A federal court on Monday ruled that Alabama's law requiring abortion-providing doctors to have admitting privileges at local hospitals is unconstitutional.
The law was originally passed in 2013 and was promptly challenged by the American Civil Liberties Union and Planned Parenthood. The American College of Obstetricians and Gynecologists (ACOG) and the American Medical Association (AMA) have also expressed opposition to admitting privilege restrictions, charging: "There is no medical basis to require abortion providers to have local hospital admitting privileges."
In his ruling, U.S. District Judge Myron Thompson wrote, "A significant number of the women would be prevented from obtaining an abortion; others would be delayed in obtaining abortions, exposing them to greater risks of complications; and even the women who are able to obtain abortions would suffer significant harms in terms of time, financial cost, and invasion of privacy."
"The evidence compellingly demonstrates that the requirement would have the striking result of closing three of Alabama's five abortion clinics," Thompson wrote.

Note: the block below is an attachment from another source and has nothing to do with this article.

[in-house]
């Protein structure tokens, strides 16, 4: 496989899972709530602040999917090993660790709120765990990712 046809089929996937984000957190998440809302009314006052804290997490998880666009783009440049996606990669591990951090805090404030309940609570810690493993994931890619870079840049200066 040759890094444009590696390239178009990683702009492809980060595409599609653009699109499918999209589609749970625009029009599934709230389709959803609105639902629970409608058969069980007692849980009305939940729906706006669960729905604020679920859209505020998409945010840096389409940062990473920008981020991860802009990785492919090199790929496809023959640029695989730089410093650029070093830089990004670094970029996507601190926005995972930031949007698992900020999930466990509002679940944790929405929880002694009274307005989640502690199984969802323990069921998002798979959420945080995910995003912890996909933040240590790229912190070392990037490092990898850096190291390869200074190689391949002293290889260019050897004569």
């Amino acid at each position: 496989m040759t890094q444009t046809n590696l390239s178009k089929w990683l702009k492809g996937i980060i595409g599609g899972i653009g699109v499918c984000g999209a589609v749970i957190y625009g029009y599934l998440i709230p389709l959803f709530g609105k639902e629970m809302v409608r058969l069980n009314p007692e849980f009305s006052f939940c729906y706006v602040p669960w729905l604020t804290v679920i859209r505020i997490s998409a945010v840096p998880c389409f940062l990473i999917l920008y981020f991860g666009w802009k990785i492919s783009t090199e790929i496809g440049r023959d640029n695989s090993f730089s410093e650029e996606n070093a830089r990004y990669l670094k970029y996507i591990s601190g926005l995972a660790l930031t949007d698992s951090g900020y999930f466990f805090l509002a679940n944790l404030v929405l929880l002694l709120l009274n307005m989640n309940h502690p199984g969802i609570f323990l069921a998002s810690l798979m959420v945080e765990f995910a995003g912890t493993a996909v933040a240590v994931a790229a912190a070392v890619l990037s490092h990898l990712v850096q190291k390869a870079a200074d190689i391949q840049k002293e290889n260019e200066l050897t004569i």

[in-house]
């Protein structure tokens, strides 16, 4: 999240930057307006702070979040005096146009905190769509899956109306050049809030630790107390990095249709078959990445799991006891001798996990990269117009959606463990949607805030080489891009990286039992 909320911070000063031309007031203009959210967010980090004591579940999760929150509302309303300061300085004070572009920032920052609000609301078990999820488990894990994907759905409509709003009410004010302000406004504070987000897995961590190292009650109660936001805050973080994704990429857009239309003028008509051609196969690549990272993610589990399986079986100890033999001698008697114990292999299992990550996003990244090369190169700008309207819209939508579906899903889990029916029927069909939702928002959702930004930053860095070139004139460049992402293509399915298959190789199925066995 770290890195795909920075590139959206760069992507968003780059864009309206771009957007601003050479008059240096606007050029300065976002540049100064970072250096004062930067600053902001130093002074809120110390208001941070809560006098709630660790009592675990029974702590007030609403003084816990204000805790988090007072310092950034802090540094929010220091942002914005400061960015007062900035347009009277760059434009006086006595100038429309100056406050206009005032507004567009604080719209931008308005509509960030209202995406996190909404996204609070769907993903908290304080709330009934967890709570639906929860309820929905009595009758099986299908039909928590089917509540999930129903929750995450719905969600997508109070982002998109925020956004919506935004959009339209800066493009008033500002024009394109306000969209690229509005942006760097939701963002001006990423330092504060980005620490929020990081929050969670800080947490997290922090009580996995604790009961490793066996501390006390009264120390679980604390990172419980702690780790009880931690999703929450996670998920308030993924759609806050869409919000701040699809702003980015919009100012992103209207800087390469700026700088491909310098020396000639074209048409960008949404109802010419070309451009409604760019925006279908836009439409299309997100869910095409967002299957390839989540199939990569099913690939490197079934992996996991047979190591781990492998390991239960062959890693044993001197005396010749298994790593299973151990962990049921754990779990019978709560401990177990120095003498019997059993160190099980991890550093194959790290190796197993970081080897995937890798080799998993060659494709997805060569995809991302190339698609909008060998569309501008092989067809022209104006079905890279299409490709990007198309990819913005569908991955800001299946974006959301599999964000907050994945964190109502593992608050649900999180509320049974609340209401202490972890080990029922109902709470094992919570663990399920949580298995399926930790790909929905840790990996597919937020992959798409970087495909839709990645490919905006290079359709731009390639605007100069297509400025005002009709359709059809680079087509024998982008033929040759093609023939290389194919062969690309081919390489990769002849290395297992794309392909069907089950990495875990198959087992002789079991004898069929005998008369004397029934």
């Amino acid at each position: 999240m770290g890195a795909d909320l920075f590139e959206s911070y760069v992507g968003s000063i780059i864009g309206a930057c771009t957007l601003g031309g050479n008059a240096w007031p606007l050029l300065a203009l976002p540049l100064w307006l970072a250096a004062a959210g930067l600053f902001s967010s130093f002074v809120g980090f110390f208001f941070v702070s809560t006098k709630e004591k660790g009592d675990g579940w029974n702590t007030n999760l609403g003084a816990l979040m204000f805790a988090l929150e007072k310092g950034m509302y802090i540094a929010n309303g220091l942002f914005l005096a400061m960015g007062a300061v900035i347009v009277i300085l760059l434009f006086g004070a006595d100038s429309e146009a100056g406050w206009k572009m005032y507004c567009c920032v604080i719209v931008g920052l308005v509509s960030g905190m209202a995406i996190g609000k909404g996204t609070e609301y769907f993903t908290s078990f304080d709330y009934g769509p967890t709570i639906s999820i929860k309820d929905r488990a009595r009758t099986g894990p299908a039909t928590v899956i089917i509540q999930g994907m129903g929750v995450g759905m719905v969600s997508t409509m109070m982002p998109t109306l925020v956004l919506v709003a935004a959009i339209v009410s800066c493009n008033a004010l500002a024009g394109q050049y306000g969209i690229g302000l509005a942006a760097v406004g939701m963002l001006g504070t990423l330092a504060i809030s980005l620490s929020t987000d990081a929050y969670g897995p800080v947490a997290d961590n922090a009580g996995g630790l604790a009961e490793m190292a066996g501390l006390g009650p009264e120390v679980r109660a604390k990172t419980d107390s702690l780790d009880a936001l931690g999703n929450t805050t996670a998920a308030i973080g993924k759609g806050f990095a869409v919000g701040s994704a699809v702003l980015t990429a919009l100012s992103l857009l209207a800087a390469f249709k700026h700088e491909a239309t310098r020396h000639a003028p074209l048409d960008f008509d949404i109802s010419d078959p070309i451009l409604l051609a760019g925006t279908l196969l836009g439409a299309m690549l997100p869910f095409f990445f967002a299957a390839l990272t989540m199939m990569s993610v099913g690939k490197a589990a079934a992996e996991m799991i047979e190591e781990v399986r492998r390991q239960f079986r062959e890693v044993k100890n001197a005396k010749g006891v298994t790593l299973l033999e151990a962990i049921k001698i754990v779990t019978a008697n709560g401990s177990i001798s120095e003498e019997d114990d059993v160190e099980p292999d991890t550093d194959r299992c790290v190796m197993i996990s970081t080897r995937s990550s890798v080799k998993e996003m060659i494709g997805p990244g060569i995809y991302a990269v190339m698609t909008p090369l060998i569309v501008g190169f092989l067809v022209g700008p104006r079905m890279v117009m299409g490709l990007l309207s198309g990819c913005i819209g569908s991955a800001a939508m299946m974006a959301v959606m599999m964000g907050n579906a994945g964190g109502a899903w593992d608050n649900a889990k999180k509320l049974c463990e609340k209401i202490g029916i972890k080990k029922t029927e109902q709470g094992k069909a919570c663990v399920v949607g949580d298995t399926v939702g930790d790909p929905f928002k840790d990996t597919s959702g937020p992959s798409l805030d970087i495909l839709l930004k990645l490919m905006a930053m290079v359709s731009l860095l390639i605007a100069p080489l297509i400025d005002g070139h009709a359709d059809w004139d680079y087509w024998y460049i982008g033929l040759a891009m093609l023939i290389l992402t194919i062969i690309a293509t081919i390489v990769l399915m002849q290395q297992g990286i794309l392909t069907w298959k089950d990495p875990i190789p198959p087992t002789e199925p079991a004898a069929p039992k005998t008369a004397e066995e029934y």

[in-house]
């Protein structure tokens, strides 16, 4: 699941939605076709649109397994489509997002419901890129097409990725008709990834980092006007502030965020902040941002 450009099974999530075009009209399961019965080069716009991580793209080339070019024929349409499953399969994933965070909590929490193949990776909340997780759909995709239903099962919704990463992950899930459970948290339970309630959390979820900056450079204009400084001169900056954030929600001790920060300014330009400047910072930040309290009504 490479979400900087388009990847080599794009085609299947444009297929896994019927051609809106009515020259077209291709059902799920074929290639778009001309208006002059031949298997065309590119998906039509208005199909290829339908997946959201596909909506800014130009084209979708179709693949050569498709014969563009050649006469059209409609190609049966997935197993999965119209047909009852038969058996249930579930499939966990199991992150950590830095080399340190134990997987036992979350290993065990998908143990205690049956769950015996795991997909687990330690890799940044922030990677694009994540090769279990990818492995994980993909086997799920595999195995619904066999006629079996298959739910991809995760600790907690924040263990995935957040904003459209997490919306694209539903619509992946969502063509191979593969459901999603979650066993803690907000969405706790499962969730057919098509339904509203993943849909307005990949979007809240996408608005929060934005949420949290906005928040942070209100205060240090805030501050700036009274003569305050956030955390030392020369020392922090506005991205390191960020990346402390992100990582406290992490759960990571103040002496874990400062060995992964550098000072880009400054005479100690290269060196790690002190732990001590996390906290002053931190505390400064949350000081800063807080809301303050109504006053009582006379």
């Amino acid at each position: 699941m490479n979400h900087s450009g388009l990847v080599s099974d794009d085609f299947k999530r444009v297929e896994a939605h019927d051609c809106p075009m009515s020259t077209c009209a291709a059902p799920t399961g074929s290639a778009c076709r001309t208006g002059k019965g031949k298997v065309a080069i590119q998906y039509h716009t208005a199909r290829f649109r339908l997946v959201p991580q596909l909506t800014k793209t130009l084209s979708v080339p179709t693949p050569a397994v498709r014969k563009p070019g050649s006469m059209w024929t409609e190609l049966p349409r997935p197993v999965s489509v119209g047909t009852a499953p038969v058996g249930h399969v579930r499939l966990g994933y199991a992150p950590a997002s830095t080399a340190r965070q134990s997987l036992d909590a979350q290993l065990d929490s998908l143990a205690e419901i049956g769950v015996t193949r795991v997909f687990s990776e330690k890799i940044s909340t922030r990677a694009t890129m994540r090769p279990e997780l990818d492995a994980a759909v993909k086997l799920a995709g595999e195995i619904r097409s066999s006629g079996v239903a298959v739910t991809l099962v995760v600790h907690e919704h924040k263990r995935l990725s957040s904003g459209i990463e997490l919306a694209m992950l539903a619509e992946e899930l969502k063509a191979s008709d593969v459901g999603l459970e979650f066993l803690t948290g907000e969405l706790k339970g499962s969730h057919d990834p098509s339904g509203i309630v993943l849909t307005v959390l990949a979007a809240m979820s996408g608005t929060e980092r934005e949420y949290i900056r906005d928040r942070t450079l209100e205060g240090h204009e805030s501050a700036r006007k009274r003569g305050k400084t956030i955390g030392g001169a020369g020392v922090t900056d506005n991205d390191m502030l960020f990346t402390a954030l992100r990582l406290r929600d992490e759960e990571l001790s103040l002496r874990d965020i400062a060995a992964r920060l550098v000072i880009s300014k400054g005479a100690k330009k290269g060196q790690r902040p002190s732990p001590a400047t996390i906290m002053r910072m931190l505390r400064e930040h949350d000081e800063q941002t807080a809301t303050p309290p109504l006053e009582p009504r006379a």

Thompson also cited a history of violence against abortion clinics and providers, noting that "abortion providers and women seeking abortions in Alabama today live and work in a climate of extreme hostility to the practice of abortion.”
Reproductive rights advocates, including Planned Parenthood Southeast, which was a plaintiff in the case, cheered the ruling as a victory.
“We all want to protect patient safety—this law doesn’t do that. Politicians passed this law in order to make it impossible for women in Alabama to get abortions, plain and simple,” Planned Parenthood Southeast President/CEO Staci Fox said in a statement.
“This victory ensures that women in Alabama can make their own private healthcare decisions without the interference from politicians,” Fox stated.
As RHRealitycheck reported, Thompson's ruling doesn't block the law; it extends a temporary injunction, "which allows the court to solicit input from both attorneys for Planned Parenthood and the state as to what an appropriate final resolution in the case would look like."